People who started lining up their cars at 9:30pm or later faced a significant delay getting into the venue. Some were bringing their stuff into the venue at 11pm. There weren’t enough pit spots for all the participants, so some opted to use the tables open to the air outside the tents. If you intend on sharing pit crew or participating as part of a team, I highly advise getting at least some of your team on-site super early to reserve a spot.

My starting gear: Black Diamond Storm Headlamp, Flashing Safety Strobe, Toughest Mudder Bib, Athletes vs Epilepsy Tech shirt, Garmin 310XT with a red wristband to protect the face, no-frills Columbia Windbreaker, fingerless gloves, compression underwear, Frog-skins bottoms (Moxiegear), calf compression, red tights, Injinji ankle high trail socks, and Hoka Challengers. As you’ll see below, I regretted the windbreaker. During the sprint lap, I regretted the Frog-skins but later found them invaluable. For me, a wetsuit would have caused overheating. Ryan Atkins didn’t wear a shirt the whole race, but he’s Canadian and potentially superhuman.


Start Line Experience

You may wonder why we needed to line up at 11:15pm if we didn’t start the actual race until midnight. Firstly, getting hundreds of people in one place by a certain time is like herding cats: you need ample time. Secondly, TMHQ needed to impart race rules and regulations so there was no confusion. Thirdly, we can’t do a high-profile Tough Mudder event without our favorite mirror man, Sean Corvelle, and the high-energy antics of Coach & E-Rock. Lastly, the Toughest Mudders are televised on CBS so we need photo and video opportunities.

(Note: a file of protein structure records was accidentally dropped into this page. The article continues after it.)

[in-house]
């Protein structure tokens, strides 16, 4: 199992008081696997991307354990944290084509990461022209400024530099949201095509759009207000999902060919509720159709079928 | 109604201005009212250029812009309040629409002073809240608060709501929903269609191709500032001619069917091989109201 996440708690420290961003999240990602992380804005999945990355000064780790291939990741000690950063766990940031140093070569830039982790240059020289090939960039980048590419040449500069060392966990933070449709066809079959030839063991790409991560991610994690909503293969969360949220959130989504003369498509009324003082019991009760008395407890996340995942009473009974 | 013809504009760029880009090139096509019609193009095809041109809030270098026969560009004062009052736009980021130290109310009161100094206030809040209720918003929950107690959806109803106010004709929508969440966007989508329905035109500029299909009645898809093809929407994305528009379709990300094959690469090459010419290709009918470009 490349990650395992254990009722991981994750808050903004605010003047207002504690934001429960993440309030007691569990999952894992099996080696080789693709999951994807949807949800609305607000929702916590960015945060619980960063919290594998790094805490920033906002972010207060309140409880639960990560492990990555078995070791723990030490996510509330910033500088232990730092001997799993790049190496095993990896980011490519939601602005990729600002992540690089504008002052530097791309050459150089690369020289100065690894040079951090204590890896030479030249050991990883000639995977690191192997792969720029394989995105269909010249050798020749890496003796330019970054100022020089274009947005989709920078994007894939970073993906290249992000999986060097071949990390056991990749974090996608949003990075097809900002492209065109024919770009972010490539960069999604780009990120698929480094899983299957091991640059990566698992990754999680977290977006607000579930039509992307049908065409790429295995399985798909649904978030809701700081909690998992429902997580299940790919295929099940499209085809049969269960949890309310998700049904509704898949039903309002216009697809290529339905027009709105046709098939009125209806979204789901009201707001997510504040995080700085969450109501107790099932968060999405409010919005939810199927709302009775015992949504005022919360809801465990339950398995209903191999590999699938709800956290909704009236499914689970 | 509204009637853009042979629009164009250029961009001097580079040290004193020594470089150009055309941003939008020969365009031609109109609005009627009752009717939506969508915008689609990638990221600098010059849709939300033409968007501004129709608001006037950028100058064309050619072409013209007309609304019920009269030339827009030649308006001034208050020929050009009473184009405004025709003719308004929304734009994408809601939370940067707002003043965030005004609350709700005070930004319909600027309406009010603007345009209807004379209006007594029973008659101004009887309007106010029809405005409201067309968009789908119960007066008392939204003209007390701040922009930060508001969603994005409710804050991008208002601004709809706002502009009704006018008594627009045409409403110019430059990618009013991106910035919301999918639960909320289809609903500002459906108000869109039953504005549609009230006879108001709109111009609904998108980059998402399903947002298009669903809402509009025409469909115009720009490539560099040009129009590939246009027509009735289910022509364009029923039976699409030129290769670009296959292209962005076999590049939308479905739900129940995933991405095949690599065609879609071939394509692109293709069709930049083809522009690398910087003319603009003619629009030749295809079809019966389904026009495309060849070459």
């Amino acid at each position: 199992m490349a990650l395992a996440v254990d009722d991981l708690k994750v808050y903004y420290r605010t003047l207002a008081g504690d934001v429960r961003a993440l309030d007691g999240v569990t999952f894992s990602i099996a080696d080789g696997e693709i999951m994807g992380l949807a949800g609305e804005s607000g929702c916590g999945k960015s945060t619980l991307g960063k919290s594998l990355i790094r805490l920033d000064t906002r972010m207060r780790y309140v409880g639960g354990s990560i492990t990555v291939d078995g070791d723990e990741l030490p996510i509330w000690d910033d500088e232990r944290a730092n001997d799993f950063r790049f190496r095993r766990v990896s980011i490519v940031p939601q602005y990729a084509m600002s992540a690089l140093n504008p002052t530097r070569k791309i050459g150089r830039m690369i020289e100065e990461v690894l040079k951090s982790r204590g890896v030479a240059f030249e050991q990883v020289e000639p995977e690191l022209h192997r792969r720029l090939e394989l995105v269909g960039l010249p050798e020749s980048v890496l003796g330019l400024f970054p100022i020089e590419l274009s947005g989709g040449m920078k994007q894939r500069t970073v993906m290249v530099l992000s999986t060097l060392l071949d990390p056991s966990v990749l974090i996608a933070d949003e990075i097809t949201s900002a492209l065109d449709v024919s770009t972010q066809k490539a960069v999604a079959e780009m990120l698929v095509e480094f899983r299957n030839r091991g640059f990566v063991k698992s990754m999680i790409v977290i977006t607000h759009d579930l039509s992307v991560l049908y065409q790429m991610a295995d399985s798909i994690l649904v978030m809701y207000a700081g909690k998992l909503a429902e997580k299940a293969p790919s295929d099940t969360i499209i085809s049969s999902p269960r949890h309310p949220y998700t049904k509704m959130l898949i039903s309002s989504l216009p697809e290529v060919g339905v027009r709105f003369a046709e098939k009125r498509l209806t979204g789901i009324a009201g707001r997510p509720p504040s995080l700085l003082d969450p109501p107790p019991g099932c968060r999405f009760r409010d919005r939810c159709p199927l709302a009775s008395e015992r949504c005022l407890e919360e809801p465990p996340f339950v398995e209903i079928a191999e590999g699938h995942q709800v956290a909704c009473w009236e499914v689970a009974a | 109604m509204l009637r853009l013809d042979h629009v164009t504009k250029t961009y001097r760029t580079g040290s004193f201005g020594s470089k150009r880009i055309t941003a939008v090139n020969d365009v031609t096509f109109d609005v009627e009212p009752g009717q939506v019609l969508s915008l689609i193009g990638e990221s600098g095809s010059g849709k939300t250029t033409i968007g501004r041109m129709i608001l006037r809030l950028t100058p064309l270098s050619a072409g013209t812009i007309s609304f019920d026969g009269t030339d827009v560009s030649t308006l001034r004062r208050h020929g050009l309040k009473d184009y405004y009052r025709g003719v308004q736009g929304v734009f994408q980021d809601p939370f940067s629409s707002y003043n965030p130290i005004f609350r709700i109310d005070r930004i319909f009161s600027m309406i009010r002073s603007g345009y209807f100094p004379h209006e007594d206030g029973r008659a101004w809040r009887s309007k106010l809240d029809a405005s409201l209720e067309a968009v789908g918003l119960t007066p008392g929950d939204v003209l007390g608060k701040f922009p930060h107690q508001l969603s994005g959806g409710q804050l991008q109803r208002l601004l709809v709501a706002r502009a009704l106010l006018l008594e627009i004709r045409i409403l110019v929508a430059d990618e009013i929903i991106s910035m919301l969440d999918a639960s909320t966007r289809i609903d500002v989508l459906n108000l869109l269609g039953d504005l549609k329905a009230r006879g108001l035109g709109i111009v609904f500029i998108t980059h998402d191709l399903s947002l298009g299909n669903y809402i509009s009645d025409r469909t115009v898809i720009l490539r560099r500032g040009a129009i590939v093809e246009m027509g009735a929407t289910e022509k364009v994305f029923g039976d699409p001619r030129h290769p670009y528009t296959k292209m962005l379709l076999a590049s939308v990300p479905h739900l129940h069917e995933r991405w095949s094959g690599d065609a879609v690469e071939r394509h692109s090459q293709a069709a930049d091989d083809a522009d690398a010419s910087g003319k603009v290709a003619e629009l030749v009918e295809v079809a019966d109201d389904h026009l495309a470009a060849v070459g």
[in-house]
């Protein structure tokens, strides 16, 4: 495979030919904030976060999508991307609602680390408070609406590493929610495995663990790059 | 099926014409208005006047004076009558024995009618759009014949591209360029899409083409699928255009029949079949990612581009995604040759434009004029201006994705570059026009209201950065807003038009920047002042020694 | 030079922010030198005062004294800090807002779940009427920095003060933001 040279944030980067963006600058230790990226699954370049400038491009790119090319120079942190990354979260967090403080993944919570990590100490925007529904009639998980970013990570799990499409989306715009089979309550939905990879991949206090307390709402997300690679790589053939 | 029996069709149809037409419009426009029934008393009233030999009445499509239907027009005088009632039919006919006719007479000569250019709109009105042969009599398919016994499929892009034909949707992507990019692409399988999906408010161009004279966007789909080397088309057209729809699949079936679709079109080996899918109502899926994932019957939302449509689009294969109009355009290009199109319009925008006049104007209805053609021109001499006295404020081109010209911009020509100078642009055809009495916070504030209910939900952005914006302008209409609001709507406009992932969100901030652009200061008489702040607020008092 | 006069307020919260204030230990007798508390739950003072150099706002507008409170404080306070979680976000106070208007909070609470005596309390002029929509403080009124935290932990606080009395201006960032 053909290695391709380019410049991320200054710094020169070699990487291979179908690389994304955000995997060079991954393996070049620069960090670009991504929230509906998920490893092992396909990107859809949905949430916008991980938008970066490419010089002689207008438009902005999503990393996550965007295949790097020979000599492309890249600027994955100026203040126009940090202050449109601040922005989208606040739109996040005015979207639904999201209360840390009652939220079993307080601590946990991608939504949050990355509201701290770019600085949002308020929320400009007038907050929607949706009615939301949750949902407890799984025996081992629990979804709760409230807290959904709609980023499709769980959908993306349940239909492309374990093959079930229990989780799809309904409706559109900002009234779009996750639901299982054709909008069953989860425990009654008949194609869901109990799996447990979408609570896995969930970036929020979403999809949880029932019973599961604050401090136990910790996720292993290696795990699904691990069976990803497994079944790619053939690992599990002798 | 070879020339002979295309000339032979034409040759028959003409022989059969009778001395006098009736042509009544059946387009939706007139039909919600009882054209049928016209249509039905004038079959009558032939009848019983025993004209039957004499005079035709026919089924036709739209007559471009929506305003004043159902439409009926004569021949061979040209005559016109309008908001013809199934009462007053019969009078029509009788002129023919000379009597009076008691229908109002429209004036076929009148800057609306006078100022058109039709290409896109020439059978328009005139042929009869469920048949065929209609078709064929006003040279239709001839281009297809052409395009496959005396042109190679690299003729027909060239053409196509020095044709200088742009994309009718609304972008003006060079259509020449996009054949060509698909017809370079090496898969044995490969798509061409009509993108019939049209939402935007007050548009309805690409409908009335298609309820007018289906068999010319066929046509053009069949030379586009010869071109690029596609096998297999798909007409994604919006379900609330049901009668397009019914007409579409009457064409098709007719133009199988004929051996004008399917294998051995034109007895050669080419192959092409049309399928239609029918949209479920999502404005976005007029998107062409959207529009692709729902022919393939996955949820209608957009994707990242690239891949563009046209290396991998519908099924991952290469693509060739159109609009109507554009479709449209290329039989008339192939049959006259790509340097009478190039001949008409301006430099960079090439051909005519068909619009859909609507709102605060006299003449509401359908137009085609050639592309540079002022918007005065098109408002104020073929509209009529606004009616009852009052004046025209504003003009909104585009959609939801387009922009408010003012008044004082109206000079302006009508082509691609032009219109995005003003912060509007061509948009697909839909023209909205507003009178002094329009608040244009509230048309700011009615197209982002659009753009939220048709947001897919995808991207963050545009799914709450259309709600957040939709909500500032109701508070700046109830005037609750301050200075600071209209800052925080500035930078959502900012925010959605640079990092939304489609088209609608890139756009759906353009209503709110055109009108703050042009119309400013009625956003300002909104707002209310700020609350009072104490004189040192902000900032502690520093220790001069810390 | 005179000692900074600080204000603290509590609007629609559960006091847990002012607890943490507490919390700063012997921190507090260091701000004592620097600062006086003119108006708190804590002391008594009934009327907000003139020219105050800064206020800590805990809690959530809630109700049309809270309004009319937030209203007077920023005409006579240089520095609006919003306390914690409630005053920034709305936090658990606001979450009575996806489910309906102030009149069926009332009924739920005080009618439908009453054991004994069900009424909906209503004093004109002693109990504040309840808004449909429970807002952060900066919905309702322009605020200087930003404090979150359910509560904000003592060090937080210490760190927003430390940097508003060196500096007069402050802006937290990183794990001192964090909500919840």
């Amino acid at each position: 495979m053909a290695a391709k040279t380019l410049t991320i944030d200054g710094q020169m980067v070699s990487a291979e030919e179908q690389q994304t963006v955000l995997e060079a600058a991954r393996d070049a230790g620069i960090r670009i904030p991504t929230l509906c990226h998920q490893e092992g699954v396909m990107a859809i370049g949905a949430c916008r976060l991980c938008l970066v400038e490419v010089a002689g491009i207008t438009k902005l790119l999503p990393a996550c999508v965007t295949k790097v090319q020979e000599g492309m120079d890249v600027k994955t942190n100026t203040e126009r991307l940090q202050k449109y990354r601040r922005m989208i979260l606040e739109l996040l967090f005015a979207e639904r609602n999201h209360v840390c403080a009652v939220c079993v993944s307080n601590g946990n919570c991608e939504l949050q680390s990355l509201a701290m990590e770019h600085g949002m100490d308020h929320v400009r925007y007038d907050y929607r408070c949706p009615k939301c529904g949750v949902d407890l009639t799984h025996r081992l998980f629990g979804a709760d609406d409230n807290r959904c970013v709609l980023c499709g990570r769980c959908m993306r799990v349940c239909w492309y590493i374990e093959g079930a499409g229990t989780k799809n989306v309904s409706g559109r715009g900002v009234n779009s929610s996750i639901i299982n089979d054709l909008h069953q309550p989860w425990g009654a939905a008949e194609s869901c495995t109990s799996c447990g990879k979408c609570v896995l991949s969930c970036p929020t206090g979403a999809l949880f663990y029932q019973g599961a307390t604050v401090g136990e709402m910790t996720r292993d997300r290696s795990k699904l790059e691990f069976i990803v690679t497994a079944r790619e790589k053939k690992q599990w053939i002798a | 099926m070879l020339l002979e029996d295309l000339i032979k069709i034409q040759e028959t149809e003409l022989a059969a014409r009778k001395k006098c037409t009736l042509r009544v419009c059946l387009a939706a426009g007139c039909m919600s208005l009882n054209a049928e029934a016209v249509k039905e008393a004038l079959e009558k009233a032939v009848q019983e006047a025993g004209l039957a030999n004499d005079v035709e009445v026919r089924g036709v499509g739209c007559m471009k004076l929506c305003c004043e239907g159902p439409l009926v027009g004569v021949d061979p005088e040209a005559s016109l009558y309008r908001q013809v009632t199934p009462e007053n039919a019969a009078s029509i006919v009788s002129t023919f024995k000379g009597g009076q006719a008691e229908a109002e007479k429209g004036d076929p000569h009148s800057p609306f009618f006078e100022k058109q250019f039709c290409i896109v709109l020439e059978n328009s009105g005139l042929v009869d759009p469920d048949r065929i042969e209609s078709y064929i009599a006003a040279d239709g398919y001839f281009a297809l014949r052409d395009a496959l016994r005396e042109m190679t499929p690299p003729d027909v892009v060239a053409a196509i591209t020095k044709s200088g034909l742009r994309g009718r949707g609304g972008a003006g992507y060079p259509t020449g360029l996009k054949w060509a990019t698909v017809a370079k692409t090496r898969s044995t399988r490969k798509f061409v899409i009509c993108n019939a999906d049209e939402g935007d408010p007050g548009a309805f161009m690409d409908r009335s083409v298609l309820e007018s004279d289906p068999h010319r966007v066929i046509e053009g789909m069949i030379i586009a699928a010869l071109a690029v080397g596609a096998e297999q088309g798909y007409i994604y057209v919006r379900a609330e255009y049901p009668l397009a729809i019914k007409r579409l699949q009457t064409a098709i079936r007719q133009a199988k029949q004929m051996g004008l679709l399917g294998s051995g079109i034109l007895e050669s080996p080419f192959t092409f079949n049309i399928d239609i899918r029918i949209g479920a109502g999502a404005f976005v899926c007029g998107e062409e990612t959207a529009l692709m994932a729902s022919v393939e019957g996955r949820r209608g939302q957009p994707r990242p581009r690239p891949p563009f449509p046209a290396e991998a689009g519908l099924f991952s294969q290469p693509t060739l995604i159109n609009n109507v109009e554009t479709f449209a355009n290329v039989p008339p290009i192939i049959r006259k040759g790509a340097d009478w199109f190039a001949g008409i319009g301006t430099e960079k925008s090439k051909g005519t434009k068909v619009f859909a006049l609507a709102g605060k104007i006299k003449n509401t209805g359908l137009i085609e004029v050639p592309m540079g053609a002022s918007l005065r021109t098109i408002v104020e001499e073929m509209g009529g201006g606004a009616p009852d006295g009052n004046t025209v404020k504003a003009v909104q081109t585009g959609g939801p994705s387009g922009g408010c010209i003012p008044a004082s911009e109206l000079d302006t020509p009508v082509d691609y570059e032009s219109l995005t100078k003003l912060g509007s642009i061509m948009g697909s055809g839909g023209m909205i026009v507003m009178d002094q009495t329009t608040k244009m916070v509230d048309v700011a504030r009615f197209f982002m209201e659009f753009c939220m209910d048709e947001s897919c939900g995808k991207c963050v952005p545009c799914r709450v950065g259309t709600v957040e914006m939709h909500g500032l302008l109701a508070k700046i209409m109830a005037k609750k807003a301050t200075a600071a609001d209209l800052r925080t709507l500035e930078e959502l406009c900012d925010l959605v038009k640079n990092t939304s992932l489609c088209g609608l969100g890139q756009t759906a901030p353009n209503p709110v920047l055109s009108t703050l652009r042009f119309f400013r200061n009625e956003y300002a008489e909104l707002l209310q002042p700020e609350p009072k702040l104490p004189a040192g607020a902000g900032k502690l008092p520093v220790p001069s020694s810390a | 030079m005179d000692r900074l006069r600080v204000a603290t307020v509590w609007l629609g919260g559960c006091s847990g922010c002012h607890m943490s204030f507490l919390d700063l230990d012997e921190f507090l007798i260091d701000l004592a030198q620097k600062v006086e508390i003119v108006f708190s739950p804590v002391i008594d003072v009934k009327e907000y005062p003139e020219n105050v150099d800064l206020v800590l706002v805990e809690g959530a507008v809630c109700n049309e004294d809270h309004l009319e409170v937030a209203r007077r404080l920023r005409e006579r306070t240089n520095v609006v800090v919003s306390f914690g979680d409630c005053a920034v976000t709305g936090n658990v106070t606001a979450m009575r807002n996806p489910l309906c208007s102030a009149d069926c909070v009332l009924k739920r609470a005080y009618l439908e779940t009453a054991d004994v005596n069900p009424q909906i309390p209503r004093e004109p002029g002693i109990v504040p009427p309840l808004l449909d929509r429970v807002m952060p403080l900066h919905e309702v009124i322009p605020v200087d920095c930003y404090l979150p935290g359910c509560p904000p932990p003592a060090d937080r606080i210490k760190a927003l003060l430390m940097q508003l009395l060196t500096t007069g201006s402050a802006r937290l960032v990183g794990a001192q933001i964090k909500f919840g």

If you’ve ever been to a Tough Mudder, you know that Sean Corville is one of the best motivation men in the business, if not the best. He’ll get you fired up, inspired by camaraderie and the feats of the community. If you haven’t been to a Tough Mudder with Sean Corville, you should put it on your bucket list. He and the others at TMHQ did not disappoint. We left the starting corral at precisely midnight.

Since hundreds of people start at once, you could imagine that the lines at the first obstacles would be ridiculous, so all Toughest Mudders and WTMs begin with a “Sprint Hour” during which obstacles are closed. From a mudder’s perspective, you should see this as “free miles!” TMHQ incentivizes this perspective by giving the first male and female mudder a green Sprint Lap Champion bib and free entry into a single Tough Mudder. At Toughest Mudder, they used a “rolling obstacle open” where certain obstacles would open at predefined but secret times. All obstacles were open by 1am, but certain obstacles like Kiss-of-Mud at mile 4 were open for almost all competitors whereas others like Blockness Monster at mile 2 opened at 12:30am. Therefore, there was extra incentive to take advantage of the free miles. However, as a student of endurance racing, you may know that for every 1s too fast you start, you lose at least 3s to your final mile.